38. 38. Cytarabine Therapeutic Uses Induction of remissions in acute leukemia Treats meningeal leukemia Treatment of acute nonlymphocytic leukemia In combination with anthracyclines or mitoxantrone it can treat non-Hodgkin’s lymphomas
  39. 39. Cytarabine Toxicities Nausea acute myelosuppression stomatitis alopecia
  40. 40. Gemcitabine Gemcitabine is S-phase specific it is a deoxycytidine antimetabolite it undergoes intracellular conversion to gemcitabine monophosphate via the enzyme deoxycytidine kinase it is subsequently phosphorylated to gemcitabine diphosphate and gemcitabine triphosphate
  41. 41. Gemcitabine Gemcitabine triphosphate competes with deoxycytidine triphosphate (dCTP) for incorporation into DNA strands do to an addition of a base pair before DNA polymerase is stopped, Gemcitabine inhibits both DNA replication and repair Gemcitabine-induced cell death has characteristics of apoptosis
  42. 42. Gemcitabine Therapeutic Uses Gemcitabine treats a variety of solid tumors very effective in the treatment of pancreatic cancer small cell lung cancer carcinoma of the bladder, breast, kidney, ovary, and head and neck
  43. 43. CancerChemotherapy Jillian H. Davis Department of Pharmacology Howard University
  44. 44. Plant AlkaloidsVinca Alkaloids Podophyllotoxins Camptothecins Taxanes Vinblastine Etoposide Topotecan Paclitaxel
  45. 45. Vinca Alkaloids Vinblastine Vincristine Vinorelbine
  46. 46. Vinca AlkaloidsInhibit microtubules(spindle), causingmetaphase cell arrestin M phase. 3 3
  47. 47. Vinca Alkaloids Mechanism of Action Binds to the microtubular protein tubulin in a dimeric form The drug-tubulin complex adds to the forming end of the microtubules to terminate assembly Depolymerization of the microtubules occurs Resulting in mitotic arrest at metaphase, dissolution of the mitotic spindle, and interference with chromosome segregation CCS agents- M phase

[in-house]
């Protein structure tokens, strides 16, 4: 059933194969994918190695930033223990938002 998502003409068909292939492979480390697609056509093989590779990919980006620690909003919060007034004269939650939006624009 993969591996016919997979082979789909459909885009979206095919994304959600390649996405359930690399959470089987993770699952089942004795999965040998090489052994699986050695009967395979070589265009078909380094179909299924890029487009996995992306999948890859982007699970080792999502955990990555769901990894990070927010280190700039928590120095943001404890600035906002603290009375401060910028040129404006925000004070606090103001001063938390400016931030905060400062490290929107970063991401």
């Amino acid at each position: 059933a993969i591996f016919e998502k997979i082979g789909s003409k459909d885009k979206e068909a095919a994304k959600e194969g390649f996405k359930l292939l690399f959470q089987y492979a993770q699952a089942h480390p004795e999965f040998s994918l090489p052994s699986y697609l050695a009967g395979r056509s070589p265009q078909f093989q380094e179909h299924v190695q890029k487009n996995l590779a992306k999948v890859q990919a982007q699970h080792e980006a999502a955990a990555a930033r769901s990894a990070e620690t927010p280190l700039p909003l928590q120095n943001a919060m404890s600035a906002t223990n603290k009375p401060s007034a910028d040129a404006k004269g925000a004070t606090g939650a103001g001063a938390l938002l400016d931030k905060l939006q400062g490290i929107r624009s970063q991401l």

48. 48. Vinblastine Toxicity Nausea Vomiting Marrow depression Alopecia
  49. 49. Vinblastine Therapeutic Uses Systemic Hodgkin’s disease Lymphomas
  50. 50. Vincristine Toxicity Muscle weakness Peripheral neuritis
  51. 51. Vincristine Therapeutic Uses With prednisone for remission of Acute Leukemia
  52. 52. Vinorelbine Toxicity Granulocytopenia Therapeutic Uses non-small cell lung cancer
  53. 53. Podophyllotoxins Etoposide (VP-16) Teniposide (VM-26) Semi-synthetic derivatives of podophyllotoxin extracted from the root of the mayapple
  54. 54. Podophyllotoxins Mechanism of Action Blocks cells in the late S-G2 phase of the cell cycle through inhibition of topoisomerase II Resulting in DNA damage through strand breakage induced by the formation of a ternary complex of drug, DNA, and enzyme
  55. 55. Podophyllotoxins Toxicity Nausea Vomiting Alopecia Hematopoietic and lymphoid toxicity
  56. 56. Podophyllotoxins Therapeutic Uses Monocytic Leukemia Testicular cancer Oat cell carcinoma of the lung
  57. 57. Camptothecins Topotecan Irinotecan
  58. 58. Camptothecins Mechanism of Action Interfere with the activity of Topoisomerase I Resulting in DNA damage Irinotecan- a prodrug that is metabolized to an active Top I inhibitor, SN-38
  59. 59. Camptothecins Toxicity Topotecan  Neutropenia, thrombocytopenia, anemia Irinotecan  Severe diarrhea, myelosuppression
  60. 60. Camptothecins Therapeutic Uses Topotecan- metastatic ovarian cancer (cisplatin-resistant) Irinotecan- colon and rectal cancer